Avid runners often come to a point where the pain outweighs the rewards – especially when pain is mostly felt in the leg and hip joints whilst you’re out running.
Whilst running delivers many health benefits and helps to keep you looking and feeling in great shape, the hard ground impact eventually takes its toll. Research shows that running can have a detrimental effect on your quality of life after many years of running on hard surfaces.
Runner’s knee is the most common injury that prompts fitness fanatics to give up running. Pain in the Achilles, shin splints, heels and hips are all chronic wear and tear injuries that are likely to flair up at some stage.
If you’re feeling the negative effects of running but want to continue a rigorous fitness program out on the road, race walking is a good option. As a matter of fact, most race walkers go into the sport from running.
Race walking is a moderate-intensity workout that burns more calories per mile than ordinary walking. It is closely related to speed walking but is defined by the rotation of the hip.
The distinctive hip rotation is caused by having to keep your knee straight and making sure you always keep one foot on the ground. We’ll go through the rules and techniques shortly.
A Brief History of Race Walking
Race walking has quite an interesting backstory. Its origins are believed to stem from the nobility of Victorian Britain. The footmen of wealthy noblemen used to walk alongside their owner’s horse-driven carriage and devised a walking technique that enables them to keep up without tiring them out.
It is thought the noblemen used to organise races and bet on their footmen. But race walking established itself as a competitive sport in the United States in the late 19th Century. Spectators would come to watch participants walk almost 1000 km in six days.
Today, race walking is an Olympic event that stands out for its precision and discipline. The rules and techniques of race walking determine your level of performance.
Race Walking Techniques
Former runners that turned to race walking have noted some similarities between the two sports – particularly in relation to technique and speed. To improve your speed, you have to improve your technique.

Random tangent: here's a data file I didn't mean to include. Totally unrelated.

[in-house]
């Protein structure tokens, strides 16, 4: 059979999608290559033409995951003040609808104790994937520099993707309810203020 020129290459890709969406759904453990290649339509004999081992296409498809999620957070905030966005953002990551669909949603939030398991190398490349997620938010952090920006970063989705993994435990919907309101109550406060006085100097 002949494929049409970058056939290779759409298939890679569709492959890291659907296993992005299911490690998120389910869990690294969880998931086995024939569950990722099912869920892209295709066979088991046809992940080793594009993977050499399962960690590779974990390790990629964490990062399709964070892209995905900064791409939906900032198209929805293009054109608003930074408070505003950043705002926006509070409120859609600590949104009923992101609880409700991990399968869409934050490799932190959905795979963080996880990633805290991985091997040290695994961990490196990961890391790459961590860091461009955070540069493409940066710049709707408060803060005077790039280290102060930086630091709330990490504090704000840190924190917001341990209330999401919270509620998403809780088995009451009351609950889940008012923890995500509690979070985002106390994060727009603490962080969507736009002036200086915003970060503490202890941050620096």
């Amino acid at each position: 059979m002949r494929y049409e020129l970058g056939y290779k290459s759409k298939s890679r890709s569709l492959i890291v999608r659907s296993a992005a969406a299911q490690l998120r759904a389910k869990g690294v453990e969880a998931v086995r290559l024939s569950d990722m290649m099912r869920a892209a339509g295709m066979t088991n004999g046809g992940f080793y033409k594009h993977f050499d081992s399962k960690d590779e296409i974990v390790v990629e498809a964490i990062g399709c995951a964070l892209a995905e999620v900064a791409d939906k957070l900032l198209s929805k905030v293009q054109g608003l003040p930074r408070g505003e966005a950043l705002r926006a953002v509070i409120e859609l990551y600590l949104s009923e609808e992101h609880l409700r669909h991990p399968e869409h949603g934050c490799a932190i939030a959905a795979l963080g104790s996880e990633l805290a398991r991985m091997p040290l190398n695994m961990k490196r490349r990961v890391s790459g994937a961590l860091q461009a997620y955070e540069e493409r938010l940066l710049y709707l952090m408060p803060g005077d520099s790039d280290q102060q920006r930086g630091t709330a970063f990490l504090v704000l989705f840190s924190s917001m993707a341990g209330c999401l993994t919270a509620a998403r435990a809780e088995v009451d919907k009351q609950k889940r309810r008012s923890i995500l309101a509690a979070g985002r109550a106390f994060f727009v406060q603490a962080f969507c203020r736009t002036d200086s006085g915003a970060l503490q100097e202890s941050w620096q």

To perform race walking properly, there are specific rules to follow – especially if you intend to perform the sport at a competitive level. There are three rules you should know about:
Keep your leg straight
The advancing leg must be straightened at the knee until it passes under the hip. Because the leg is straight it forces the hips upwards – which gives race walkers that distinctive gait.
Keep one foot on the ground
Unlike running, at least one foot must be in contact with the ground at all times. This rule prevents you from running and disciplines you to focus on the positioning and motion of your feet. The back foot cannot be lifted off the ground until the heel of the advancing foot touches the tarmac.
Getting Started with Race Walking
Race Walking trainers advise new starters to the sport to develop their own walking technique. Don’t try to mimic other race walkers until you have mastered the basics.
It’s also advisable to start off at a slow pace. As I mentioned earlier, you will develop speed as you develop your technique. If you try to do too much too soon, you’re more likely to injure yourself.
Before heading out on your walk, perform some stretching exercises. Just like you did before you went for a run. And end your workout with a gentle cool down.
I’ll be covering race walking techniques in more detail in another blog post, but for now keep these three things in mind to avoid injury.
- Relax your neck and jaw muscles to prevent tension.
- Keep your elbows bent to 85-90 degrees and swing your arms loosely, pivoting from the shoulders.
- Keep your body posture straight
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It pays to walk.